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Two pairs of qaraqib

Qaraqib (Sg .: qarqaba , Arabic قرقبة, DMG qarqaba ; Pl .:قراقب / qarāqib ), also krakeb , in Algeria qaraqeb , in Morocco qerqabat , in Tunisia chkachek or shqashiq , are a pair of vessels made of iron belonging to the counterstrike idiophones that rattle in popular Islamic Sufi brotherhoods in the Maghreb , especially among the Gnawas in Morocco , in which ritual music is played.

Design and style of play

Qarqaba , also tiqarqabin of the Gnawa from Morocco, 24 × 10 cm. Tropical Museum , Amsterdam, before 1964

Qaraqib are made of sheet iron and each consist of two half-shells with broadly knocked edges and a connecting flat strip seven centimeters long that the hands grip. The entire bone shape of these handle rattles is about 30 centimeters long. The edges can be decorated with simple hallmarked patterns. Both parts are connected to each other by a small iron ring at one end. The posture when playing is vertical with the ring below. Leather or string loops are attached in the middle of the bars. The musician and dancer holds the qarqaba with three fingers pushed through the loops, the thumb presses on the outside against one bowl, the middle and ring fingers on the outside against the other. There are very loud metallic hits with different sounds. If the rattle halves are hit against each other with your fingers lying close to each other, the sound is rather muffled; if your fingers stick out as far as possible, it sounds louder and tinny. The closed rattles of both hands can also be hit against each other. With the clatter in both hands, the dancer produces two different rhythms, to the rhythm of which he puts his feet on the floor. Tunisian shqashiq are slightly larger and not connected by a ring. As a result, the two halves do not meet as precisely, but can be struck at a greater distance and with more volume.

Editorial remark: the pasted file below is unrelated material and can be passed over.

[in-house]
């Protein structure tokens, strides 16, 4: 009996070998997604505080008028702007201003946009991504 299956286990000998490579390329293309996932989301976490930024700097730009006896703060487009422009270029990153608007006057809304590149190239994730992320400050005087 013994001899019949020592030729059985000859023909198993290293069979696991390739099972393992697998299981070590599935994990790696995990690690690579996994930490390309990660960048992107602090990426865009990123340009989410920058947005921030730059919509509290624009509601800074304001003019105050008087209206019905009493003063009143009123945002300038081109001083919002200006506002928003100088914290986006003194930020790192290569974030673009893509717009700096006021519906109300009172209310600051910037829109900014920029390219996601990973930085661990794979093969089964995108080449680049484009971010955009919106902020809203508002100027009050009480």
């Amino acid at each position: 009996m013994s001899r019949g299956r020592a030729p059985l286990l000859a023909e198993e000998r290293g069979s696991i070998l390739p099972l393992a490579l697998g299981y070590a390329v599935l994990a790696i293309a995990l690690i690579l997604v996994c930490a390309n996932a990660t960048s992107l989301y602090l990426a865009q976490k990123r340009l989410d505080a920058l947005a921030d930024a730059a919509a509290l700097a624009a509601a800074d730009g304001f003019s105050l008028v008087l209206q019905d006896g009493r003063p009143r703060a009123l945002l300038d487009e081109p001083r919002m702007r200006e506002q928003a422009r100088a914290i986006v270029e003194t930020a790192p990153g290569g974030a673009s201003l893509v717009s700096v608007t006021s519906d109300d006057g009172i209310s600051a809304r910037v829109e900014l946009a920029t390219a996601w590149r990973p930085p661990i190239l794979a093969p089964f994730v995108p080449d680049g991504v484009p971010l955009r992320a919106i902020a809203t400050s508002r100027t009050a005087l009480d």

Ritual function

Gnawa musician around 1920 with ṭbal and qaraqib

The instrument, traditionally only played by men, has its origins in all three countries in the music and dances of the black African population, who, as descendants of slaves from the Sudan region, form a cultural minority. In their tradition they trace the qaraqib back to Bilal , the companion of the prophet and the first African muezzin , who is venerated in the Maghreb as Sidi Bilal . The explanatory story tells of Fatima , the daughter of the Prophet, how she refused to leave the room after an argument with her husband Sidi Ali . Bilal invented the qaraqib and danced with them in the courtyard until Fatima was lured out by the noise. The metal hard sound is now supposed to drive away evil spirits like the jinn .

Individual dance forms are the burlesque, witch-like dance of the Bou Saâdiya , a wildly costumed black African who jumps around with his rattles in public places and collects alms. The name is derived from Sidi Saâd, a black saint who came to Tunisia in the 16th century. Its shrine ( Qubba ) is located in the Mornag region a few kilometers southeast of Tunis . A similar figure in the Algerian Oran was the Baba Salem.